Since Mongolia broke ties with the former Soviet Union, it has been racked with instability and poverty. While the country enjoys democratic representation, its market economy has floundered and foreign assistance has become essential to Mongolia.
The U.S. government alone has appropriated over $11 million in foreign aid to Mongolia in 2014. That money has become an absolute necessity to the people of Mongolia, where 36 percent of the population lives below the poverty line.
One of the most striking problems this poverty has spawned is the issue of hunger and malnutrition in Mongolia. More than five percent of children under five are severely malnourished, and nearly 30 percent of the population is undernourished.
On top of that, Mongolia’s depth of hunger — a signifier of the intensity of food deprivation — is one of the worst in the world. Mongolia ranks 22nd in its depth of hunger rating, just behind North Korea.
While the incessant poverty in Mongolia is the primary cause of hunger there, a variety of other factors exacerbate the problem.
Its foremost problem is that of harsh winters which have devastated Mongolian livestock recently. In 2010, the UN allocated $3.7 million in emergency aid to Mongolia after a particularly cold winter that followed a summer drought. The winter consisted of heavy snowfall, high winds and thick ice.
All told, this winter — and recent winters like it — have killed approximately four million livestock, representing about 15 percent of national stocks. The loss of livestock has not only caused a national food shortage but a migration into cities which led to increased unemployment, inflation and poverty.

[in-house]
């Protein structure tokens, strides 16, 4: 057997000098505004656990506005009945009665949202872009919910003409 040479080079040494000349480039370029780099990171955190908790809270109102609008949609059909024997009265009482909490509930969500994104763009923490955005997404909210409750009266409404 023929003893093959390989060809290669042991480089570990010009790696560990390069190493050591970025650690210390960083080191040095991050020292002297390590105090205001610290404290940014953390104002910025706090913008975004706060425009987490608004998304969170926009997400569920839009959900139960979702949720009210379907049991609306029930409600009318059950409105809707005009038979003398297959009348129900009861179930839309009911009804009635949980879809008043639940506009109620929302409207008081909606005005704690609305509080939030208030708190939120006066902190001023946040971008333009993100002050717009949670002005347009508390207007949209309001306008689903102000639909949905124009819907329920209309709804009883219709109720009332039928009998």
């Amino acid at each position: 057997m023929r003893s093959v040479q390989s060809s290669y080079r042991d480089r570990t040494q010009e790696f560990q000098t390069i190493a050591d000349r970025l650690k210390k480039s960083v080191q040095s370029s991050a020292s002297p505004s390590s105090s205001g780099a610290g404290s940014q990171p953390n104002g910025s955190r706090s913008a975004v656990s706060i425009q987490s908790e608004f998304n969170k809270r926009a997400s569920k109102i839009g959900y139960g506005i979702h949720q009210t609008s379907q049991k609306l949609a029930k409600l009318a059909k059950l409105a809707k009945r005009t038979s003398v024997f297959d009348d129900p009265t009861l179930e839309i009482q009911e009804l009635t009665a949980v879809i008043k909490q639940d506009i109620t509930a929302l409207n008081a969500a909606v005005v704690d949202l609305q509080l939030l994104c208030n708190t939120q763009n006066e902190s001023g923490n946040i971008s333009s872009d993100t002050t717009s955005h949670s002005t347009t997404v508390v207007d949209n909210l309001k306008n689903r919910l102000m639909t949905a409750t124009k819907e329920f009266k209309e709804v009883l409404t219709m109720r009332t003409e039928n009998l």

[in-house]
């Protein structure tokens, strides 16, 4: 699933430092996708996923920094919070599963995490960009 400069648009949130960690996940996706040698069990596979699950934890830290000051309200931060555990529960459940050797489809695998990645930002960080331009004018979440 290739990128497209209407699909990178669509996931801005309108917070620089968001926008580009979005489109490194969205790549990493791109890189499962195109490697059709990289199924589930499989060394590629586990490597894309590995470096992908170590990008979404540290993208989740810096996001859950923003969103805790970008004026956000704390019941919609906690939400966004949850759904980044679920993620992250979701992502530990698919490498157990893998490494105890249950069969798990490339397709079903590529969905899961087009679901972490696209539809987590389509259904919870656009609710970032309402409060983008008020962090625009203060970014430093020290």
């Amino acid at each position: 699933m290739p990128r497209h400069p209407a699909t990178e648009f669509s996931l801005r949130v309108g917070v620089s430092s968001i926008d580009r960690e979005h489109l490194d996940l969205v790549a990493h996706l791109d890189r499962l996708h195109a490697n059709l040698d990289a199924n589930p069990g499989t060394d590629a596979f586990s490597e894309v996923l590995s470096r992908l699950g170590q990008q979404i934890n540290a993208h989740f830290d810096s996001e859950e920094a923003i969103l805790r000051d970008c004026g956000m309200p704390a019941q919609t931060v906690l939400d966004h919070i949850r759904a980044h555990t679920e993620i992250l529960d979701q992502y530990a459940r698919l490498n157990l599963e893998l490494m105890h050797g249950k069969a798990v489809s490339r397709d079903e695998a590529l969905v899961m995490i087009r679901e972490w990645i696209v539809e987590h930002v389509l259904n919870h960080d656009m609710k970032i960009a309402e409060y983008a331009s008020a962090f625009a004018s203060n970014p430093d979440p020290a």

Inadequate preparedness for natural disasters is one of the primary causes of hunger in Mongolia. International efforts to stem the tide of malnourishment in Mongolia should focus on preparing the country for severe winter conditions in the future.
Though poverty remains a specter for Mongolia, if it cannot survive winters without suffering extreme depletion of its food stocks, the country will never be self-sustainable. Foreign aid to Mongolia must look to the root cause of its hunger problems rather than simply aim for generic poverty reduction.
Harsh winters have proven to be a major cause of hunger in Mongolia. Fortunately, it is a problem that can be overcome by establishing the proper protocol for disaster management.
– Sam Hillestad